How the PET scan works
A PET scan involves the painless injection of a small amount of a ‘positron emitting’ radioactive material (called a radiopharmaceutical). Images of the body are then taken using a PET scanner. The camera detects emissions coming from the injected radiopharmaceutical, and the computer attached to the camera creates two- and three-dimensional images of the area being examined.
Areas where the particular injected radiopharmaceutical accumulates (for example, fast-growing cancer cells) appear ‘brighter’ than normal tissues on the images.
Almost all PET scanners today are combined with a CT scanner in such a way that the PET images can be combined or fused with the CT images. This allows the nuclear medicine specialist to combine the structural information from the CT scan with the PET’s functional information and improve the accuracy of the test. In these scanners the patient passes through both scanners on the one bed and in the same position.
When the PET scan is used
Some of the uses of the PET scan include:
Medical issues to consider with a PET scan
Medical considerations prior to the PET scan may include:
PET scan procedure
Before the scan you will be given a small injection of radioactive material. The injection is painless and it does not make you feel any different at all. The PET scanner then takes a series of images. For some tests, the procedure begins as soon as you have the injection. In other cases, you may have to wait at least 60 minutes after the injection before the scan is taken.
In most cases you will need to rest before and after the injection of the radioactive material. For example, if you are having a brain PET scan, you will lie quietly in a darkened room before and after the injection to ensure your brain remains relaxed and is not stimulated by light, or noise or reading.
Once the appropriate amount of time has passed, you will be asked to lie on the imaging bed. This bed has special rests for your legs, arms and head to help keep them still and comfortable.
You must lie quietly and still as the scanning table moves through the scanner ‘ring’. The scanner detects the gamma rays released by the radioactive material that has localised in the area of your body being investigated, and uses it to create images of your internal body structures.
Imaging generally takes around 30 minutes. The nuclear medicine scientist who performs the test will tell you exactly how long your procedure will take. They will be there to look after you during the procedure. A PET scan is completely painless and you will not feel any different after the injection, during imaging or after the scan.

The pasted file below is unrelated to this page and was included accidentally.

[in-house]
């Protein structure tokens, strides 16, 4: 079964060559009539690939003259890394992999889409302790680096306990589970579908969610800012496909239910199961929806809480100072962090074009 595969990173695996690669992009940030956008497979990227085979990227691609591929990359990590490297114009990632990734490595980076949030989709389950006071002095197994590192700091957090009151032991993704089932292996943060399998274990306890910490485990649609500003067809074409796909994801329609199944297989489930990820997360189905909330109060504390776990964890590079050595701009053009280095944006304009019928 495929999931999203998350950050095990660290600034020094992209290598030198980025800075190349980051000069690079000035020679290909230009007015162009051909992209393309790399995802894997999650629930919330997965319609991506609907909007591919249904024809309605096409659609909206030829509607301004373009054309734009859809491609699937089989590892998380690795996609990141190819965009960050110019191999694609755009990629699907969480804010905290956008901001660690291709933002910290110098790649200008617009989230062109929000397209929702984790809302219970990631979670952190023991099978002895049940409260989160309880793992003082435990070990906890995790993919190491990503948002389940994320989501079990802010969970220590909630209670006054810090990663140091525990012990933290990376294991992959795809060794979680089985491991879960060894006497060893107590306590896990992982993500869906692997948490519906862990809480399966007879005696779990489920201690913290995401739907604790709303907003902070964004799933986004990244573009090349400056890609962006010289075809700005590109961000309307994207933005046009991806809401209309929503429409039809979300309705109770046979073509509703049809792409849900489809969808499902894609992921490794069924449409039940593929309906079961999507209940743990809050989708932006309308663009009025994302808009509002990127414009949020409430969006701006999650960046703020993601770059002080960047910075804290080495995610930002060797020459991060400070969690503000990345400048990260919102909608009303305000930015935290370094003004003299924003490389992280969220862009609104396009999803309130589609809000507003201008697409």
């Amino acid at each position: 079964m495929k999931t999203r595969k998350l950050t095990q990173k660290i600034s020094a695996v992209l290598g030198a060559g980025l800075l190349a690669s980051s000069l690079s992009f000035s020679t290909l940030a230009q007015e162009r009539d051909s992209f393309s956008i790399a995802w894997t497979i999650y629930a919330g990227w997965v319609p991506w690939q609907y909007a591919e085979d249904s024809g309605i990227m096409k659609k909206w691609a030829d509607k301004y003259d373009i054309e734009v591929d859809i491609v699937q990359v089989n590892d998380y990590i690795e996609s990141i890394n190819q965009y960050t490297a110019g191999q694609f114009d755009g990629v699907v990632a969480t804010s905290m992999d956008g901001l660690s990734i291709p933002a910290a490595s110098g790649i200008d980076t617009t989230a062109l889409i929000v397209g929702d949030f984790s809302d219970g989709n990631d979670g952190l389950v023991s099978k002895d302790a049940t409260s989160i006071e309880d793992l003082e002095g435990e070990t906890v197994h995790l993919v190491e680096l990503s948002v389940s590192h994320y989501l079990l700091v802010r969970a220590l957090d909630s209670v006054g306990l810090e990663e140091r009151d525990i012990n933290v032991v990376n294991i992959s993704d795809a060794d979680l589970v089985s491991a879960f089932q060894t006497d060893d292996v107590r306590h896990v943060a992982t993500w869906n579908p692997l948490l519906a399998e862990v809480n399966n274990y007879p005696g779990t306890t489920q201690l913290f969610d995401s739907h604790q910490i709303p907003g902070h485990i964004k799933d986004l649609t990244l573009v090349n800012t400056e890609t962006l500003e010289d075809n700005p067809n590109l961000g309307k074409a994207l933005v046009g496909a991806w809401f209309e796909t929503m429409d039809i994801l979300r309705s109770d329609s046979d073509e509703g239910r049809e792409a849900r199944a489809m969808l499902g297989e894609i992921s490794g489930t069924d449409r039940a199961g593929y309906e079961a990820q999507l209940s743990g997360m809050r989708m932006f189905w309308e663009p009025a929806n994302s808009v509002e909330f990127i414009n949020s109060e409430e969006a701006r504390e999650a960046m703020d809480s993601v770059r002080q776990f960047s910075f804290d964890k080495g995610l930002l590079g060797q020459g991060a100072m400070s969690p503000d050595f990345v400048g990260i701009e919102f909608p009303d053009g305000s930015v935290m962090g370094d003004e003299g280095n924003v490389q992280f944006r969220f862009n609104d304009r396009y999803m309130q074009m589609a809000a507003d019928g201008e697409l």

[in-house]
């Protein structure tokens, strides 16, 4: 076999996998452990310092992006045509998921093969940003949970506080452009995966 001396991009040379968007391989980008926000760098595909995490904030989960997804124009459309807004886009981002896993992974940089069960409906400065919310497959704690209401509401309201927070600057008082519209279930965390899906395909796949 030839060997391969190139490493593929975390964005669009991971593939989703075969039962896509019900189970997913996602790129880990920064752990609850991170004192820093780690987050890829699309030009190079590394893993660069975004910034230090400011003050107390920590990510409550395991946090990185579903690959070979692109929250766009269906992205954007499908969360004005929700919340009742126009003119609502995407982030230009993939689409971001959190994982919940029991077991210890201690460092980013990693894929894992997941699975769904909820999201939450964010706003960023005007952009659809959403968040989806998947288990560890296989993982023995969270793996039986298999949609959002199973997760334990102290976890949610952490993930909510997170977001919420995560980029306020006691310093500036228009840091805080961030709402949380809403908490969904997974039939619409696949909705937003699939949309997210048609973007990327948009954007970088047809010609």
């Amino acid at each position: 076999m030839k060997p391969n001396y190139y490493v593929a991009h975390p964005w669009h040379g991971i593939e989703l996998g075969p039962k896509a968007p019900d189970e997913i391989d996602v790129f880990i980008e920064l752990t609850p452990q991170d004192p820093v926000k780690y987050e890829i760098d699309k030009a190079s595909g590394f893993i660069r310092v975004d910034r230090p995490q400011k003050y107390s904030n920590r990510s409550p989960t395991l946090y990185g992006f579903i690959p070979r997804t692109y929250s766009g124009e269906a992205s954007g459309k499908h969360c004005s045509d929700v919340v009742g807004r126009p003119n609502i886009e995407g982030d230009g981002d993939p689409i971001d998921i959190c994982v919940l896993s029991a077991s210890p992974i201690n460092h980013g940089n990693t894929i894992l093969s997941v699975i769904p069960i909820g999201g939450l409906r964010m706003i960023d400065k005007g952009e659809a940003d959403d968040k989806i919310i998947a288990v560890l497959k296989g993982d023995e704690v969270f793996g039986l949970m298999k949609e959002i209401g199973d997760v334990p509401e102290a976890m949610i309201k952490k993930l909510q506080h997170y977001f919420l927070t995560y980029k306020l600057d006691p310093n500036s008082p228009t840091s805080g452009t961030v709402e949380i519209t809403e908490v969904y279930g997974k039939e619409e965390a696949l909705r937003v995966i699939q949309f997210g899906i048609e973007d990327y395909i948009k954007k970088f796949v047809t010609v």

Immediately after the PET scan
After your PET scan, you can go on with your normal activities straight away. The injection of the radioactive material does not make you feel any different or drowsy. There are no sedative drugs or anaesthesia used during this procedure.
Your scan results will not be available immediately. Before you leave, the nuclear medicine scientist will tell you when your doctor will have the results. You will need to make a follow-up appointment with your doctor to discuss the results of your PET scan.
Possible complications of a PET scan
A PET scan is considered to be a safe procedure. It exposes you to around the same amount of radiation that you would receive from the general environment over about three years. The injected radioactive chemicals have a very short lifespan and are removed from the body fairly quickly. Sometimes you will be advised to avoid close contact with babies or pregnant women in the few hours after your scan. The nuclear medicine scientist will tell you if this is necessary, after your scan.
Taking care of yourself at home after a PET scan
The PET scan is a safe, painless and non-invasive procedure that does not require any ‘recovery time’. Generally, there are no special aftercare instructions. However, drinking plenty of fluids will help your body to flush out the injected radioactive substances. The nuclear medicine scientist who performs your scan will tell you of any special requirements.
Long-term outlook of a PET scan
A lot of research has been done to check the safety and long-term side effects of nuclear medicine examinations. Up to now, there are no known issues – the radiation dose you receive from a PET examination is considered to be safe and justified.
Alternatives to the PET scan
The PET scan is a unique diagnostic imaging study because it detects how your organs and body systems are working, as well as their structure. PET imaging however, requires expensive and sophisticated equipment. It is currently only available in a few specialised centres in Australia.
Alternatives to the PET scan depend on the condition under investigation, but could include: